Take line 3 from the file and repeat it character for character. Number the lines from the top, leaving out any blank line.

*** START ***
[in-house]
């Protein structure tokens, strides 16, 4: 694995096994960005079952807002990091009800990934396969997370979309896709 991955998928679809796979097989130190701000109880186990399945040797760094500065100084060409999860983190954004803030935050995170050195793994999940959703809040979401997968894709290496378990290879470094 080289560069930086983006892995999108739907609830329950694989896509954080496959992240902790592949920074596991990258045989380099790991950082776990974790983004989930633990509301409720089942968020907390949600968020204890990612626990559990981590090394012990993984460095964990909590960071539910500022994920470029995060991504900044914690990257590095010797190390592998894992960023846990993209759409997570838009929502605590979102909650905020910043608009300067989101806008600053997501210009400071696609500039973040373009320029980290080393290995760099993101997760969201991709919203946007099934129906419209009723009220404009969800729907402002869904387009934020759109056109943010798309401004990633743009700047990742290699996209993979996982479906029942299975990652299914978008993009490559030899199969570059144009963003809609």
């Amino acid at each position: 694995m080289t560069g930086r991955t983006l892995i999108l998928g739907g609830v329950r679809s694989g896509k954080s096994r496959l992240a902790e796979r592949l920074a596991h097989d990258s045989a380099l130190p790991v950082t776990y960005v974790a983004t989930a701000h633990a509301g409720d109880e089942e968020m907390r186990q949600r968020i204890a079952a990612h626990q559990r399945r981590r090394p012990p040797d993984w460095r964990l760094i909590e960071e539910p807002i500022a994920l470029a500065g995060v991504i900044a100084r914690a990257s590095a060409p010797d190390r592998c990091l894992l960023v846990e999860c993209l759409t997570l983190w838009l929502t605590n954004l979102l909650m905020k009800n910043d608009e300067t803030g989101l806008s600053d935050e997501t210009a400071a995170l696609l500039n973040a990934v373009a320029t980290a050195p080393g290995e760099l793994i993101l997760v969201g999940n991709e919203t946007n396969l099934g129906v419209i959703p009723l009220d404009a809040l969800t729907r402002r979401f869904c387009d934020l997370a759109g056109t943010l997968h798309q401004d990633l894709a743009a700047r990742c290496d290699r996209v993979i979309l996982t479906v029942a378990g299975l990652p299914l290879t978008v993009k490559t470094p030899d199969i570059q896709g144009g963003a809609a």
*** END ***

């Amino acid at each position: 694995m080289t560069g930086r991955t983006l892995i999108l998928g739907g609830v329950r679809s694989g896509k954080s096994r496959l992240a902790e796979r592949l920074a596991h097989d990258s045989a380099l130190p790991v950082t776990y960005v974790a983004t989930a701000h633990a509301g409720d109880e089942e968020m907390r186990q949600r968020i204890a079952a990612h626990q559990r399945r981590r090394p012990p040797d993984w460095r964990l760094i909590e960071e539910p807002i500022a994920l470029a500065g995060v991504i900044a100084r914690a990257s590095a060409p010797d190390r592998c990091l894992l960023v846990e999860c993209l759409t997570l983190w838009l929502t605590n954004l979102l909650m905020k009800n910043d608009e300067t803030g989101l806008s600053d935050e997501t210009a400071a995170l696609l500039n973040a990934v373009a320029t980290a050195p080393g290995e760099l793994i993101l997760v969201g999940n991709e919203t946007n396969l099934g129906v419209i959703p009723l009220d404009a809040l969800t729907r402002r979401f869904c387009d934020l997370a759109g056109t943010l997968h798309q401004d990633l894709a743009a700047r990742c290496d290699r996209v993979i979309l996982t479906v029942a378990g299975l990652p299914l290879t978008v993009k490559t470094p030899d199969i570059q896709g144009g963003a809609a």